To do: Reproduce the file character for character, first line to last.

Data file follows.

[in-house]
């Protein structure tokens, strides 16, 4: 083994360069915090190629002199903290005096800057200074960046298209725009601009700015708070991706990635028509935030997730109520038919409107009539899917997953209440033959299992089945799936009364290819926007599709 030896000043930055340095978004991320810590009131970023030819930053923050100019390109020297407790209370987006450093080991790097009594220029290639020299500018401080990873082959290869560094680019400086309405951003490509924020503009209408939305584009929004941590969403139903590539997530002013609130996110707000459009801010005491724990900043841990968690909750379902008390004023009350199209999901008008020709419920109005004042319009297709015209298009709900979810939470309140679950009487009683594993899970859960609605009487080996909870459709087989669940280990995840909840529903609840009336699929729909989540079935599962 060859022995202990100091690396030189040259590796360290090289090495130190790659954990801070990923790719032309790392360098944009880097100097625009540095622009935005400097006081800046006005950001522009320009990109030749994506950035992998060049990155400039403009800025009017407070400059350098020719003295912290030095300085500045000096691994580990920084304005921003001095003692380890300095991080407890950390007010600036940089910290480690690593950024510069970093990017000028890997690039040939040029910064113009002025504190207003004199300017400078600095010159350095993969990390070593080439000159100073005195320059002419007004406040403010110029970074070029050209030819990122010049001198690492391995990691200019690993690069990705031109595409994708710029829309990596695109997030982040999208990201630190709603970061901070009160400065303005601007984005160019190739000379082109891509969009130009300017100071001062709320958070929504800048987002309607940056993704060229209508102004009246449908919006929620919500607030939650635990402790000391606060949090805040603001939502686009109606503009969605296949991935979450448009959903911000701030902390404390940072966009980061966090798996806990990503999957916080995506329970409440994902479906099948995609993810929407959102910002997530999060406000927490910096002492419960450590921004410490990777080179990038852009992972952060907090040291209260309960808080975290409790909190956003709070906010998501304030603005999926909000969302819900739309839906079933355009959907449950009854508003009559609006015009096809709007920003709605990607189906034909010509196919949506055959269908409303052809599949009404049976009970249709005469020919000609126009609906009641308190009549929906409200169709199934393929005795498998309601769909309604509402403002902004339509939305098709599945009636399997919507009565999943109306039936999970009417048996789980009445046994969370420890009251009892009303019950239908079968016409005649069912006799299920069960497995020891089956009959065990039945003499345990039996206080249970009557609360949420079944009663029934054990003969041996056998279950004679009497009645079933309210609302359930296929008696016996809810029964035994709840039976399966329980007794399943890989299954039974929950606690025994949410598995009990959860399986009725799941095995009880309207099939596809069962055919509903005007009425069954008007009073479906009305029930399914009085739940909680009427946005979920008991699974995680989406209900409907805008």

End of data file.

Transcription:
[in-house]
């Protein structure tokens, strides 16, 4: 083994360069915090190629002199903290005096800057200074960046298209725009601009700015708070991706990635028509935030997730109520038919409107009539899917997953209440033959299992089945799936009364290819926007599709 030896000043930055340095978004991320810590009131970023030819930053923050100019390109020297407790209370987006450093080991790097009594220029290639020299500018401080990873082959290869560094680019400086309405951003490509924020503009209408939305584009929004941590969403139903590539997530002013609130996110707000459009801010005491724990900043841990968690909750379902008390004023009350199209999901008008020709419920109005004042319009297709015209298009709900979810939470309140679950009487009683594993899970859960609605009487080996909870459709087989669940280990995840909840529903609840009336699929729909989540079935599962 060859022995202990100091690396030189040259590796360290090289090495130190790659954990801070990923790719032309790392360098944009880097100097625009540095622009935005400097006081800046006005950001522009320009990109030749994506950035992998060049990155400039403009800025009017407070400059350098020719003295912290030095300085500045000096691994580990920084304005921003001095003692380890300095991080407890950390007010600036940089910290480690690593950024510069970093990017000028890997690039040939040029910064113009002025504190207003004199300017400078600095010159350095993969990390070593080439000159100073005195320059002419007004406040403010110029970074070029050209030819990122010049001198690492391995990691200019690993690069990705031109595409994708710029829309990596695109997030982040999208990201630190709603970061901070009160400065303005601007984005160019190739000379082109891509969009130009300017100071001062709320958070929504800048987002309607940056993704060229209508102004009246449908919006929620919500607030939650635990402790000391606060949090805040603001939502686009109606503009969605296949991935979450448009959903911000701030902390404390940072966009980061966090798996806990990503999957916080995506329970409440994902479906099948995609993810929407959102910002997530999060406000927490910096002492419960450590921004410490990777080179990038852009992972952060907090040291209260309960808080975290409790909190956003709070906010998501304030603005999926909000969302819900739309839906079933355009959907449950009854508003009559609006015009096809709007920003709605990607189906034909010509196919949506055959269908409303052809599949009404049976009970249709005469020919000609126009609906009641308190009549929906409200169709199934393929005795498998309601769909309604509402403002902004339509939305098709599945009636399997919507009565999943109306039936999970009417048996789980009445046994969370420890009251009892009303019950239908079968016409005649069912006799299920069960497995020891089956009959065990039945003499345990039996206080249970009557609360949420079944009663029934054990003969041996056998279950004679009497009645079933309210609302359930296929008696016996809810029964035994709840039976399966329980007794399943890989299954039974929950606690025994949410598995009990959860399986009725799941095995009880309207099939596809069962055919509903005007009425069954008007009073479906009305029930399914009085739940909680009427946005979920008991699974995680989406209900409907805008």